Any.do Perfect for the list-making, overcommitted student, this app helps you organize and rank tasks and lets you break them down into smaller steps. Sync it across devices, set reminders and automatically set recurring tasks. You’ll never forget to call your mom again! The UBC App The UBC app helps students stay on top of events and safety alerts, and offers a direct portal to the SSC. Be sure to check food service hours and look up which campus eateries take meal or flex dollars. Chances are you may only use this app for the campus map. Check your ego and look up which Buchanan building your class is actually in — it’s ok, we’ve all been there.
tech essentials 53
Vendchat Developed by UBC students last year, Vendchat simplifies the process of buying or selling second-hand textbooks, bikes, clothing, plants, coffee makers… you name it. Snap and post a pic and chat with other users within the app. Maybe you’ll get to avoid all those messy buy/sell Facebook groups! iStudiez Keep track of assignments, grades, your course schedule and all of your club meetings in one place. This app acts as a schedule, calendar and academic calendar all in one. For $2.99, upgrade to the pro version and have the app remind you to start assignments, hand in papers and when all your exams are. Evernote/Penultimate Evernote is the ultimate note taking app.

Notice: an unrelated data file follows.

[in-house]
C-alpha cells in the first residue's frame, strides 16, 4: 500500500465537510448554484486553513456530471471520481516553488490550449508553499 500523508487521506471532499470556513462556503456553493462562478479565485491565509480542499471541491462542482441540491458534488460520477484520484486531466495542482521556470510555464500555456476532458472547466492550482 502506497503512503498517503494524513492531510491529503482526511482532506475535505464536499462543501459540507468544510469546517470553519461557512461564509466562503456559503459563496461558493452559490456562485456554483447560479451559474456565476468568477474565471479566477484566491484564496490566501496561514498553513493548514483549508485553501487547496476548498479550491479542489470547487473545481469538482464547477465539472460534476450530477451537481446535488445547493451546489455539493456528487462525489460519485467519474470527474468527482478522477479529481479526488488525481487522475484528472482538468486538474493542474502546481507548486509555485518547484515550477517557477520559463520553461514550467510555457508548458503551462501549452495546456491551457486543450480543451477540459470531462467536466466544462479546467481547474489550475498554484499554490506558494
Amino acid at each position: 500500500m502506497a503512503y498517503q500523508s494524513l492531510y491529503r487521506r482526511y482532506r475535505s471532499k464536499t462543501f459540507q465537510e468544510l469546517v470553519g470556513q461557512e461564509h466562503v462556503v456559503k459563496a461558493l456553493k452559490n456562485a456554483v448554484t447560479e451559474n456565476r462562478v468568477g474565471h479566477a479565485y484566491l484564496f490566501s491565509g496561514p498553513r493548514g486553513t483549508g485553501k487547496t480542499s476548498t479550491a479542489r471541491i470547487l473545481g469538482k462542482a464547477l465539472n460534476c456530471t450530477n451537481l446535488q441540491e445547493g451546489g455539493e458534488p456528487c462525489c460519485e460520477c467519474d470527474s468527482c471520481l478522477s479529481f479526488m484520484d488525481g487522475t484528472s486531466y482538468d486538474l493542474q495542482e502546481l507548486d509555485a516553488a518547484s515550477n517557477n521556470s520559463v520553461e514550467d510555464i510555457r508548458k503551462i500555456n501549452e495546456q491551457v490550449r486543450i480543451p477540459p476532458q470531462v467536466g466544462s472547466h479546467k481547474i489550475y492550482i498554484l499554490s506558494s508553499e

Organize everything from class notes, essays, group projects and more in one place. You can annotate documents, use it as a word processer, chat with group members, build flashcards and so much more. Download the accompanying Penultimate to write notes on a tablet and Evernote will store and organize them for you. The whole database is searchable, so when you go to study you wont have to flip through notebooks for half an hour. Google Drive Drive is great for writing essays, creating spreadsheets and presentations. Everyone has an account and knows how to use it, so it’s a staple of group work. Plus, everything saves automatically and is stored online so you wont accidentally delete your term paper four hours before it’s due.
friends No, not the TV show.